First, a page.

I have attempted making macarons twice before this. The first attempt was more successful than I thought it would be, I mean I got the foot, and the soft almost meringue texture, however, 90% of my shells cracked which resulted in a lack of egg shell-like crust. The second time was absolutely pitiful. I had even left my eggs out at room temperature for 48 hours that time. I was so upset, I still am not sure as to what went wrong with that attempt, but I was so disapointed I couldn't even bring myself to take a picture of it, unfortunately I wish I would have, but no point on dwelling on something that can't be changed now. The third time, I achieved the egg shell-like crust, foot 1 and 2, as well the soft meringue texture.
I knew as I was whipping them that they were going to turn out, my mixture was much more different than the other two attempts. I've never seen ingredients grow the way this batter did, I even got the lava-like consistency that you always hear about when trying to make macarons. I literally sat in front of my stove watching the foot rise. I couldn't wait to take them out. I almost started dancing I was so excited... I have to admit I definitely clapped like a giddy 5 five year old and let out a cheer. This is actually one of the happiest moments I've experienced since I started baking, even more so than the time I successfully made my Thanksgiving dinner.
They turned out beautifully, only three macaron shells cracked which made me content. I left two eggs out on the counter for 2 hours, and needed 2 more tbsp of egg whites so I took out another egg and put it into the mixture right as I cracked it, and they still turned out. I ran out of almond meal, so had to substitute with ground pecans, worked out well.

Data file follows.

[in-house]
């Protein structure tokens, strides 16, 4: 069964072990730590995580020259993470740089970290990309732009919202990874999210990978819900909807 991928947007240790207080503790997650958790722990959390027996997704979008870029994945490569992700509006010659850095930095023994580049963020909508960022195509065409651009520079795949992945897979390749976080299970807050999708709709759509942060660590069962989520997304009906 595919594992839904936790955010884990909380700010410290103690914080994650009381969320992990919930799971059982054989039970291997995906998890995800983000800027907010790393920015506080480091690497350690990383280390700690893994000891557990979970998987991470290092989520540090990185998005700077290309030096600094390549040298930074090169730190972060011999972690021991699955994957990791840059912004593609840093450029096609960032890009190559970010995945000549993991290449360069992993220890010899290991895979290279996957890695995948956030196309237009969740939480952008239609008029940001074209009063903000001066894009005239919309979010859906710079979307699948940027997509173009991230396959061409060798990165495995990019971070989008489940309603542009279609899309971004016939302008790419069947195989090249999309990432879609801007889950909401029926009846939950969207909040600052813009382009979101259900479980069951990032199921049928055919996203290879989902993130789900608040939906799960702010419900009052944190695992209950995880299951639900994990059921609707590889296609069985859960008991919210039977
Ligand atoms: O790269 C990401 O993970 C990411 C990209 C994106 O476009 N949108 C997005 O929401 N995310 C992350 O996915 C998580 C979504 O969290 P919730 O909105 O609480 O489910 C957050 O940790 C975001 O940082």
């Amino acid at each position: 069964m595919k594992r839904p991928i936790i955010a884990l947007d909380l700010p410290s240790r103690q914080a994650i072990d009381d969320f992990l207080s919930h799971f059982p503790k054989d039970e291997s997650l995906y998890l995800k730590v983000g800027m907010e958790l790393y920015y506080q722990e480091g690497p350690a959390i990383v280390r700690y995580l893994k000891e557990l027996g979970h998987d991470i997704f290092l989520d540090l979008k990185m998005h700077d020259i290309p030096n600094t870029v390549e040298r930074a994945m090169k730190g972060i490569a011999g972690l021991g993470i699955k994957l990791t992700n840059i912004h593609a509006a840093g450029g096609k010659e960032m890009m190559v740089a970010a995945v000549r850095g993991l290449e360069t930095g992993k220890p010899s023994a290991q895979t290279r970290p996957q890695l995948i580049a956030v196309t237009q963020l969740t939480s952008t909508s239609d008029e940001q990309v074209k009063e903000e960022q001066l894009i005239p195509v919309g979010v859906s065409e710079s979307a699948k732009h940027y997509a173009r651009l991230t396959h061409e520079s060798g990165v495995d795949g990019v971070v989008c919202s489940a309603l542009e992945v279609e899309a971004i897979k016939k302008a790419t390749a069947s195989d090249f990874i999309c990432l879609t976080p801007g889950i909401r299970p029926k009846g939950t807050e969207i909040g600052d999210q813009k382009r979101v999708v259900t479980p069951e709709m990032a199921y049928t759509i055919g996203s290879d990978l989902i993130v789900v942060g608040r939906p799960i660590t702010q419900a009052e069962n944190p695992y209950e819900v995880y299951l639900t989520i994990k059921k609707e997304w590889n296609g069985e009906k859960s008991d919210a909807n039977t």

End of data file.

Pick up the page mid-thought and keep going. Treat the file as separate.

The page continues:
I can't wait to attempt making macarons again, the next time will for sure be matcha. Oh, I am oh so happy right now! I still have a giant grin from ear to ear. Onto the recipe, which will be my macaron go-to recipe from now on.
Recipe adapted from here
- 1 1/4 cups plus 1 teaspoon confectioners’ sugar
- 3/4 cup almond meal
- 1/4 cup ground pecan
- 6 tablespoons fresh egg whites (from about 3 extra-large eggs - 2 at room temperature, 1 at fridge temperatur)
- Pinch of salt
- 1/4 cup granulated sugar
- 1 teaspoon vanilla extract
Decided to be lazy and just used maple butter.
Preheat oven to 350 degrees. In a medium bowl, whisk together confectioners’ sugar and almond flour. In the bowl of an electric mixer fitted with the whisk attachment, whip egg whites with salt on medium speed until foamy. Increase speed to high and gradually add granulated sugar and vanilla extract. Continue to whip until stiff glossy peaks form. With a rubber spatula, gently fold in the confectioners’ sugar mixture until completely incorporated.
Line baking sheet with parchment paper; set aside. Fit a pastry bag with a 3/8-inch #4 round tip, and fill with batter. Pipe 1-inch disks onto prepared baking sheets, leaving 2 inches between cookies. In an attempt to alleviate any air bubbles in the piped shells, hold the baking pan firmly and tap the pan against your counter-top at least 6-10 times. Sprinkle raw sugar on shells (optional). Let stand at room temperature until dry, and a soft skin forms on the tops of the macarons and the shiny surface turns dull, about 15 minutes.
Bake with the door of the oven slightly ajar, until the surface of the macarons is completely dry, about 13-15 minutes. Cool completely before removing from baking sheet.venly spread about 1 tablespoon of desired filling to the flat side of a macaron shell. Fit another macaron shell on top of the layered shell to create a sandwich. Repeat with remaining shells.